Combo Therapy of Micronized palmitoylethanolamide/trans-polydatin for Endometriosis Pain

Combo Therapy of Micronized palmitoylethanolamide/trans-polydatin for Endometriosis Pain

Micronized palmitoylethanolamide/trans-polydatin together may reduce dysmenorrhea and chronic pelvic pain.

Key Points


  • This study wants to prove the effectiveness of a micronized palmitoylethanolamide (PEA)-transpolydatin (PO) combination therapy for treating chronic pelvic pain associated with endometriosis.
  • The researchers hoped that this form of treatment could fight other symptoms linked endometriosis as well.
  • Micronized PEA/PO might reduce endometriosis related dysmenorrhea and may provide some relief for dyspareunia.


  • Endometriosis is a painful illness and therapies are needed to help individuals cope with this disease.
  • The therapies used today to manage endometrial pain have too many side effects and risks, making them somewhat ineffective.

What’s done here?

  • The researchers consulted SCIELO, Scopus, AJOL, and PubMed. They used certain keywords for eligible studies that can be used for analysis.
  • Eligibility criteria:
    • To be observational studies and randomized trials that recruited participants with endometriosis and endometriosis-related pain who were subject to the combination micronized PEA/PO treatment.
    • Must use visual analog scale (VAS) or something similar to assess the participant’s pain upon enrollment for the study and after treatment.
    • Assuming that pain relief is related to dosage, a few studies eliminated.
  • Four studies were ultimately analyzed. The mean improvement VAS (or other similar) score recorded before and after treatment.

Key results:

  • A combination of a micronized 400mg palmitoylethanolamide and 40 mg trans-polydatin twice a day over a 3-month period can help decrease dysmenorrhea, chronic pelvic pain, and deep dyspareunia. It is important to note that it affects deep dyspareunia to a lesser degree than the former two.
  • The combination therapy did not help with dyschezia.
  • The authors of this paper suggest further experimentation due to the poor quality of the studies they consulted for this publication.

Limitations of the study:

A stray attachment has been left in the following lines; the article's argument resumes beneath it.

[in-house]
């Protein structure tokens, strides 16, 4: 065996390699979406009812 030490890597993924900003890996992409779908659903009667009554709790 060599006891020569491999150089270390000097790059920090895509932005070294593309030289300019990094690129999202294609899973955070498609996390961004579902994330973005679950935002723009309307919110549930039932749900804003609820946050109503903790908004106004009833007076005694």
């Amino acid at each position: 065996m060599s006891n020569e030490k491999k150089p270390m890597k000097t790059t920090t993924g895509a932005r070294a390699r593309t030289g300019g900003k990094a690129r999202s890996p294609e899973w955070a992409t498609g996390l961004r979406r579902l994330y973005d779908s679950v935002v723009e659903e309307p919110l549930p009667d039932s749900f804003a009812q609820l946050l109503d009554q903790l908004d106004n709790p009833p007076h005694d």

• The authors relied on the data from previously published studies, which was of poor quality.

Lay Summary

Endometriosis is a painful illness and many researchers in the field work to offer women with the disease some form of respite from the suffering. Indraccolo, Indraccolo, and Mignini are three such researchers and they recently published a paper titled “Micronized palmitoylethanolamide/trans-polydatin treatment of endometriosis-related pain: a meta-analysis” in Annali dell'Istituto Superiore di Sanità that suggests that a micronized palmitoylethanolamide and trans-polydatin combination could be used to fight chronic pelvic pain and other types of discomfort caused endometriosis.

This study consisted of researchers pouring through SCIELO, Scopus, AJOL, and PubMed to find eligible studies. Ultimately 4 studies were found and analyzed. The analysis included recording the average improvement of the patient’s visual analog scale for pain or numeric rating scale data at the time they enrolled and three months after treatment.

The results showed that administering a micronized 400 mg palmitoylethanolamide and 40 mg trans-polydatin combination twice a day over a period of 3 months could help decrease dysmenorrhea and chronic pelvic pain. It also helps with deep dyspareunia but to a lesser degree. While these results look promising, the researchers recommend further experimentation as the studies analyzed for this publication were of poor quality.

In conclusion, existing studies show that micronized palmitoylethanolamide and trans-polydatin combination therapy could potentially be used to treat some of the suffering caused by endometriosis.

Research Source:

palmitoylethanolamide trans-polydatin combination therapy chronic pelvic pain dysmenorrhea deep dyspareunia


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